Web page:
Somehow, the Twins' injury situation continues to get worse.
Mitch Garver announced via his Instagram story on Wednesday morning that he underwent successful surgery after leaving Tuesday's game against the Orioles due to a foul ball striking his groin area. Minnesota manager Rocco Baldelli said it will be "a bare minimum of a couple of weeks" before the catcher will return to the field.
In addition to Garver's placement on the 10-day injured list with what the team described as a "severe groin contusion," the Twins also moved emergency center fielder Rob Refsnyder to the seven-day concussion IL due to his collision with the outfield wall on Monday.
Minnesota recalled catcher Ryan Jeffers and center fielder Gilberto Celestino from Triple-A St. Paul in corresponding moves.
The Twins didn't have specifics on Garver's diagnosis or the nature of the surgical procedure, due to the area involved. Garver is out of the hospital and is resting at the team hotel. He's expected to travel to Kansas City with the club before returning to Minneapolis to recover. Garver led the team with a .579 slugging percentage and 183 wRC+ in May.
"He came out of [the procedure] well," Baldelli said. "That being said, this is about as painful of a situation as I think you could really ever see."
The Twins don't expect Garver to need a stint on the 60-day IL, but it will take several weeks for him to start moving around and progressing back to baseball, based on his recovery. In the meantime, Jeffers is expected to earn the majority of playing time as the starting catcher, following a chance to find his bearings at the plate with St. Paul.
Jeffers hit .147/.216/.176 through 11 games with the Twins before he was optioned down at the end of April. He'd spoken about the challenges of finding his bearings at the plate as part of a timeshare with Garver that involved inconsistent playing time -- which should be less of an issue this time around.
"It really gave me the opportunity to dig in on myself, dig in on my swing -- just really hone in on things," Jeffers said. "Because when you’re playing every day, you can kind of find a rhythm and work on things daily, and really start getting your timing and everything."
Celestino makes MLB debut in center field
Two months into the regular season, the Twins are on to their sixth starting center fielder.
Gilberto Celestino, the No. 8 prospect in the organization according to MLB Pipeline, was recalled from Triple-A to start in center field for Wednesday's game, due to Refsnyder's placement on the concussion IL. This represents an acceleration in Celestino's development timeline, but the Twins were left with little choice, with Byron Buxton, Jake Cave, Max Kepler and Refsnyder all sidelined with injury.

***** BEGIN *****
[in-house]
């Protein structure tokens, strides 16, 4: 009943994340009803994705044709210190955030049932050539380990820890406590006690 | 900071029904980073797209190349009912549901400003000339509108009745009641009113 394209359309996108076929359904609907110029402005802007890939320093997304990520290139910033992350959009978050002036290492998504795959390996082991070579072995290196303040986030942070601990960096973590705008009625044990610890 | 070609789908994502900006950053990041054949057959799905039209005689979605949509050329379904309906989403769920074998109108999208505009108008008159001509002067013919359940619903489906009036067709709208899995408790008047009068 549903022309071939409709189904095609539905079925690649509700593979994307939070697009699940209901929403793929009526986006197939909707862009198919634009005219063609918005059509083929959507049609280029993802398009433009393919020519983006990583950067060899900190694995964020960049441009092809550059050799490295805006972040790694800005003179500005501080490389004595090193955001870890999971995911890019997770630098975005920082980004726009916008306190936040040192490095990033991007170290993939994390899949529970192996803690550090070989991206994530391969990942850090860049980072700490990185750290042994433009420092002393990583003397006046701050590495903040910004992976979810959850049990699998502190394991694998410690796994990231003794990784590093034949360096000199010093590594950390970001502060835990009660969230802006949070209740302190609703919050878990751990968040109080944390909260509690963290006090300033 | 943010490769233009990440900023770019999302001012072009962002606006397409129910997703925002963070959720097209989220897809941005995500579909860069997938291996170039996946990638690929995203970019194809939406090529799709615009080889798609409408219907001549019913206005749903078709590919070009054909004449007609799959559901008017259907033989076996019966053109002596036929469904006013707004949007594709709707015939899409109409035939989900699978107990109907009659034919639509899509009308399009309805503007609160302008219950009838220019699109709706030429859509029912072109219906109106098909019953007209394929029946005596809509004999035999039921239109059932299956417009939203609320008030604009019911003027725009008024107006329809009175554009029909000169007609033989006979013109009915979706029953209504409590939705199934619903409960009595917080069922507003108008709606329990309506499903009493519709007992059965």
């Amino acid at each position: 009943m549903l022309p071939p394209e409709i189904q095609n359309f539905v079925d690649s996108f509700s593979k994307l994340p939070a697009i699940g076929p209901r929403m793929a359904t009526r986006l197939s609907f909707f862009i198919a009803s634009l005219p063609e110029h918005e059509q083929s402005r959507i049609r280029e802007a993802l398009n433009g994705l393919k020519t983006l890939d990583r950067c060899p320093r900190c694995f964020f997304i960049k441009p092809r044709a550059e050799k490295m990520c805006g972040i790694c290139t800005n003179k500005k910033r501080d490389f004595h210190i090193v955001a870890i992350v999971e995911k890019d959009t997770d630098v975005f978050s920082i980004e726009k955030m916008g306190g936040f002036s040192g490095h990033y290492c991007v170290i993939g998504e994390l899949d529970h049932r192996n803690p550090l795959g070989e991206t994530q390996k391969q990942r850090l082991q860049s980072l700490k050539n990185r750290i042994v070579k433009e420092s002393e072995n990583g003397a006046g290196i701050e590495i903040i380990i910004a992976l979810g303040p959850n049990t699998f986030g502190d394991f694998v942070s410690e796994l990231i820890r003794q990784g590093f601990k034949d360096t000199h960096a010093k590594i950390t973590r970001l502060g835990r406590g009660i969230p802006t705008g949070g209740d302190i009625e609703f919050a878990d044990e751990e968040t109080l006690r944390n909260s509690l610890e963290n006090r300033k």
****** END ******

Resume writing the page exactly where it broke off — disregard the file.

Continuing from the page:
Once Kepler went on the IL on Sunday after aggravating his left hamstring strain, Minnesota was down to only Refsnyder in center field. When Refsnyder was scratched from Tuesday's lineup, Kyle Garlick was forced to make his professional debut in center.
The 22-year-old Celestino hit .250/.344/.381 with two homers and five doubles in 21 games for Double-A Wichita this season before he was promoted to Triple-A to undergo the COVID intake protocol. He was cleared on Monday afternoon, and didn't appear in a game for the Saints before his promotion to MLB.
"Cellie’s an easy guy to pull for, the way he handles himself as a young player," Baldelli said. "He’s very aggressive in a Major League clubhouse. He’s a very cerebral young guy. He carries himself kind of like an older individual."
Twins highlight local stories for Lou Gehrig Day
As part of MLB's inaugural celebration of Lou Gehrig Day across the league on Wednesday, the Twins highlighted the stories of team Hall of Famer Kent Hrbek and St. Louis Park mother Lynn Giovanelli, who have both worked to raise awareness of ALS within the Twin Cities community.
Hrbek, who played his entire 14-year career with the Twins and anchored first base for the 1987 and '91 World Series champion teams, lost his father to ALS in 1982 and joined the Bally Sports North broadcast to advocate for those affected by the disease. He and his wife, Jeanie, helped form the Minnesota chapter of the ALS Association.
The organization also spotlighted Giovanelli, whose community around St. Louis Park High School rallied around her following her diagnosis. She recently participated in the school's first "Strike Out ALS" night on May 19, where she threw out the first pitch before her youngest son, Stefano, earned the win with five innings on the mound.
"The fact that the Twins organization has always been behind this cause -- it's close, it's personal, and their commitment has been so impressive -- it's a model for the league, I believe," Giovanelli said. "And to see the whole MLB come together behind this cause, it feels powerful. It feels like a breakthrough moment.
"I really do feel like it's a marking moment for patients with ALS, caregivers of someone with ALS and even the medical community. It feels like planting a flag to say we're fighting."